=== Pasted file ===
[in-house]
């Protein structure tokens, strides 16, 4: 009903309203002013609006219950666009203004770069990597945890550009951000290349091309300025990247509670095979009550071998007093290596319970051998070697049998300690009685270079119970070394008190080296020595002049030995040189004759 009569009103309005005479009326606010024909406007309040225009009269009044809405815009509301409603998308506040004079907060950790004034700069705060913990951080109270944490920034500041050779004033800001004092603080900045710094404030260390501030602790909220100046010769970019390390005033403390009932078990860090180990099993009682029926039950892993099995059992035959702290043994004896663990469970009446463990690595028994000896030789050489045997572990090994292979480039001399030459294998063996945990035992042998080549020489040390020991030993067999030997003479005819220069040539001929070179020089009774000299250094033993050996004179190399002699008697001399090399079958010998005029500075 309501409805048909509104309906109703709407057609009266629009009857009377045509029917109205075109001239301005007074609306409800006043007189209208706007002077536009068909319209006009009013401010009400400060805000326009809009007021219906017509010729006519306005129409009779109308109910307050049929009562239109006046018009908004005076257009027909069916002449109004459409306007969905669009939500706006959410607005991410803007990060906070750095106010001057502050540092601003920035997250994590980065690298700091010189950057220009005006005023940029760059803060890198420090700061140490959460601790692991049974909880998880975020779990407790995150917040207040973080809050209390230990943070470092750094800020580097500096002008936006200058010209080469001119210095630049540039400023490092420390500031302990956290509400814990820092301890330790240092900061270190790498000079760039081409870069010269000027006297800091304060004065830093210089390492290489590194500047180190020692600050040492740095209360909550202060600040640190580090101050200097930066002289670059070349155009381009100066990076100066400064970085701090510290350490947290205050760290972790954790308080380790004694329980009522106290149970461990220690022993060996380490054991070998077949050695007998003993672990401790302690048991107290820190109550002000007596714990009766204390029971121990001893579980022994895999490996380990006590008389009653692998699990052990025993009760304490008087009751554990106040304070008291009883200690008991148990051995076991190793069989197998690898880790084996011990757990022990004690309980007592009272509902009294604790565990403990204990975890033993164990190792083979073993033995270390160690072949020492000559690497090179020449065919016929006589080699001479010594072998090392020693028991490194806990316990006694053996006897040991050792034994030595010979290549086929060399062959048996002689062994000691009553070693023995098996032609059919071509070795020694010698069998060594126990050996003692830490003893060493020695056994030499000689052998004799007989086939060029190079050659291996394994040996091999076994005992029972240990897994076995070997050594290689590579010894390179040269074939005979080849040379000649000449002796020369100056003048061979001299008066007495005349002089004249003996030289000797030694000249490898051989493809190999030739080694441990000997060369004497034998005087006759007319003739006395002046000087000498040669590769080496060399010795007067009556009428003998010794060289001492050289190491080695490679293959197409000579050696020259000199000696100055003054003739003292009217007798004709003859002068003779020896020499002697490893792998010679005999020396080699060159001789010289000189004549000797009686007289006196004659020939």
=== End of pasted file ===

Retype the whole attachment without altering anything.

[in-house]
């Protein structure tokens, strides 16, 4: 009903309203002013609006219950666009203004770069990597945890550009951000290349091309300025990247509670095979009550071998007093290596319970051998070697049998300690009685270079119970070394008190080296020595002049030995040189004759 009569009103309005005479009326606010024909406007309040225009009269009044809405815009509301409603998308506040004079907060950790004034700069705060913990951080109270944490920034500041050779004033800001004092603080900045710094404030260390501030602790909220100046010769970019390390005033403390009932078990860090180990099993009682029926039950892993099995059992035959702290043994004896663990469970009446463990690595028994000896030789050489045997572990090994292979480039001399030459294998063996945990035992042998080549020489040390020991030993067999030997003479005819220069040539001929070179020089009774000299250094033993050996004179190399002699008697001399090399079958010998005029500075 309501409805048909509104309906109703709407057609009266629009009857009377045509029917109205075109001239301005007074609306409800006043007189209208706007002077536009068909319209006009009013401010009400400060805000326009809009007021219906017509010729006519306005129409009779109308109910307050049929009562239109006046018009908004005076257009027909069916002449109004459409306007969905669009939500706006959410607005991410803007990060906070750095106010001057502050540092601003920035997250994590980065690298700091010189950057220009005006005023940029760059803060890198420090700061140490959460601790692991049974909880998880975020779990407790995150917040207040973080809050209390230990943070470092750094800020580097500096002008936006200058010209080469001119210095630049540039400023490092420390500031302990956290509400814990820092301890330790240092900061270190790498000079760039081409870069010269000027006297800091304060004065830093210089390492290489590194500047180190020692600050040492740095209360909550202060600040640190580090101050200097930066002289670059070349155009381009100066990076100066400064970085701090510290350490947290205050760290972790954790308080380790004694329980009522106290149970461990220690022993060996380490054991070998077949050695007998003993672990401790302690048991107290820190109550002000007596714990009766204390029971121990001893579980022994895999490996380990006590008389009653692998699990052990025993009760304490008087009751554990106040304070008291009883200690008991148990051995076991190793069989197998690898880790084996011990757990022990004690309980007592009272509902009294604790565990403990204990975890033993164990190792083979073993033995270390160690072949020492000559690497090179020449065919016929006589080699001479010594072998090392020693028991490194806990316990006694053996006897040991050792034994030595010979290549086929060399062959048996002689062994000691009553070693023995098996032609059919071509070795020694010698069998060594126990050996003692830490003893060493020695056994030499000689052998004799007989086939060029190079050659291996394994040996091999076994005992029972240990897994076995070997050594290689590579010894390179040269074939005979080849040379000649000449002796020369100056003048061979001299008066007495005349002089004249003996030289000797030694000249490898051989493809190999030739080694441990000997060369004497034998005087006759007319003739006395002046000087000498040669590769080496060399010795007067009556009428003998010794060289001492050289190491080695490679293959197409000579050696020259000199000696100055003054003739003292009217007798004709003859002068003779020896020499002697490893792998010679005999020396080699060159001789010289000189004549000797009686007289006196004659020939």